Much has happened in the last few days. We have finally announced my choice for vice presidential unit, and it turns out it is that Paul Ryan fellow. Looking up, I see that I noted in my last diary entry that we would certainly not be choosing Paul Ryan for the position if I had any say in it. It turns out that I did not have much say in it, but let me now explain why it was my idea from the beginning.
As you know, Mr. Diary, our campaign has been rocked by scandal in recent days. My press secretary made the gaffe of noting that a law I once endorsed may have provided assistance to sick people. This was disastrous, since providing assistance to sick people goes against the very core principles of my party—there has been a large amount of public drama over this very point, in the last few years.
While our efforts to contain the scandal were admirable, they had little effect. On Friday we came to the conclusion that the only way to demonstrate that I was no longer a candidate who would tolerate providing assistance to sick people was to choose a vice presidential unit who could not possibly be accused of wanting to provide assistance to anyone, ever. Paul Ryan became the obvious choice.
In hindsight he is not as objectionable as I had previously supposed. He has a less objectionable odor than many of the other candidates, and while he is severely poor he conducts himself with an air of self-entitlement worthy of any wealth unit. His hair is the right length. It was only when discussing financial matters with him, however, in a quiet room I have dedicated for the discussion of financial matters, that I began to see that he shared many of my own core values. Like myself, he believes I should pay little to no taxes. He shares my conviction that budget calculations should not be discussed publicly, because there are many complicated parts that commoners would not understand. I believe he has opinions on other things as well. Primarily, however, he believes I should pay little to no taxes, and he has some truly innovative proposals on how to best retrieve monies from the commoners, who primarily squander it on things like sustenance and medical care, and redirect it towards wealth units who can put it to more satisfactory use.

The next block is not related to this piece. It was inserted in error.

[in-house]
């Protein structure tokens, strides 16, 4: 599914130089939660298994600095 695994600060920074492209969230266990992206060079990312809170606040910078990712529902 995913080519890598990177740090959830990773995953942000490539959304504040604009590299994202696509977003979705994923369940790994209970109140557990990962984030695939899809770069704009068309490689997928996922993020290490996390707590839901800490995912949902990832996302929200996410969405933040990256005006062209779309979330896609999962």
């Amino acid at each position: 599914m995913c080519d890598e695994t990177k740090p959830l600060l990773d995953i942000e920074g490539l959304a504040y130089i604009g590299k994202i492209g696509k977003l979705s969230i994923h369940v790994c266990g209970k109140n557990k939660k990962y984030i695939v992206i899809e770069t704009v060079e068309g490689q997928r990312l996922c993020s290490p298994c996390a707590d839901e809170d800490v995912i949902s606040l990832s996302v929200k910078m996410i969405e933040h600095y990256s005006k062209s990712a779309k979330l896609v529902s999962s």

Having spent several days with him at this point, I cannot say that I am entirely satisfied with the choice. I do not like the thought of sharing my bus with him, and so I expressed to my advisers that while this choice was entirely my idea, he would have to obtain his own bus, and that at the very least I would certainly not allow him to accompany me on the current Florida trip. We have therefore left him in some other state, somewhere up north, with instructions that I will contact him again when necessary.
With all the recent commotion, I have not even been able to enjoy riding on Mr. Bus again. I was obliged to answer questions posed by reporters today, which I had thought we had previously agreed I would no longer be doing. The trees in this state are of irritating shapes and sizes. Donald Trump continues to telephone me in attempts to give me advice. While I consider myself quite robust, I did demand that we cancel an event in one of the lesser cities of Florida today; there is only so much of this nonsense I am able to take.
In the end, however, I am determined to see this ridiculous process through. I have a vision, Mr. Diary, of a better nation. I dream of a new America in which all citizens, whether they be wealthy or commoners, whether they be investment bankers or owners of teams related to sport, whether they be white, or slightly off-white, perhaps due to tanning during a recent vacation, possibly while engaging in watersport—a nation in which all individuals, no matter who they may be or how many houses they may own, can come together and agree as Americans that I, Mitt Romney, should pay little to no taxes.